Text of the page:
"If you see people who have a tendency to hire like people, not just in terms of skin color or ethnicity, but who have similar personalities, similar backgrounds like they went to the same school or they grew up in the same town," he said, "within that there may be inherent risk that someone might discriminate because a candidate is not like them."

Heikkinen pointed out that it's important to distinguish between a video resume and a structured interview process supported by video interviewing.

"The industry has indeed rejected video resumes, which we understand to be an unsolicited submission from a candidate for a position using video," he said. "What we offer is a platform that helps an employer-driven process."

Montage offers a suite of applications, one of which is on-demand, or asynchronous, interviewing. This allows the employer to invite a candidate to participate in a very structured manner using the employer's interview guides and standards to ensure that every candidate is following a consistent standard for interviewing.

Such an approach reduces the potential for discrimination because the hiring manager receives guidance on the purpose of the questions each candidate is asked and on how to evaluate the answers, Heikkinen said.

Lagunas concurred that interview guides are important tools that can help to discourage discrimination.

"A company can provide its hiring managers with a list of things to look for and give them guidance on what they should be evaluating," he said.

Juli Smith, president of The Smith Consulting Group LLC, an executive-search firm based in Jackson, Mich., said her company is trying to implement video interviewing for its clients because the consensus is that it will be more, rather than less, inclusive.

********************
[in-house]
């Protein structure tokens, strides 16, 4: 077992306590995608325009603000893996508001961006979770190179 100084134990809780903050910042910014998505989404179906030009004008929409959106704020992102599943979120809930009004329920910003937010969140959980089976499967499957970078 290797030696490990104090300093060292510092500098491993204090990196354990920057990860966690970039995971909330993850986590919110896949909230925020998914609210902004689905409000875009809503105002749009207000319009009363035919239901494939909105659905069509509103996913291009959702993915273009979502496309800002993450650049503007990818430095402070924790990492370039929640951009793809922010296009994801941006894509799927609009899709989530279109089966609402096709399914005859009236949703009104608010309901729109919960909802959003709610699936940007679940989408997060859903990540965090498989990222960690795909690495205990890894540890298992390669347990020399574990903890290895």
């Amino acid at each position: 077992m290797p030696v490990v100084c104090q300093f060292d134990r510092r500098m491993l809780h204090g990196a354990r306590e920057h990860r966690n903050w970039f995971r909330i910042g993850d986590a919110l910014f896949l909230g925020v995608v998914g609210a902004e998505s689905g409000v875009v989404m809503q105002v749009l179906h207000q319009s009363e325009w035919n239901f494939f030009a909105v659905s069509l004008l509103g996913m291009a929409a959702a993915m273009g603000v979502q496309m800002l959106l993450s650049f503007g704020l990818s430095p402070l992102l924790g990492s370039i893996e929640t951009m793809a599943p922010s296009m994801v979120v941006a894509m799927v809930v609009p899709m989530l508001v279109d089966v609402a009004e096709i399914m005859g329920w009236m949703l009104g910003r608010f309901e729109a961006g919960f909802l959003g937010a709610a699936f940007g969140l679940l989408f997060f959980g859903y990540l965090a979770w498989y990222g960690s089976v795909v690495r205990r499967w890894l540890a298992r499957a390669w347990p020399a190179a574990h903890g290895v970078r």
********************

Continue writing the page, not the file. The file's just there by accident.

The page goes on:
"Oftentimes, our clients don't get enough of the candidate's real experience, and by recording a short video interview introduction of the candidate with resources like HireVue, we believe this can give a more accurate representation of the candidate than just submitting a resume," she said.

If a hiring manager is going to discriminate based on a person's race or age in an HR video interview, the same would hold true for a face-to-face interview, Smith said.

"I recruit in a very male-dominated industry. I recruit primarily civil engineers and consulting engineers and MEP [mechanical, electrical and plumbing]," she said. "If you have a very sharp professional female, a very sharp professional African-American, Asian, whatever race, and that person comes across very well in the video interview, I think it's going to include them versus [exclude] them, which might happen with just a regular resume."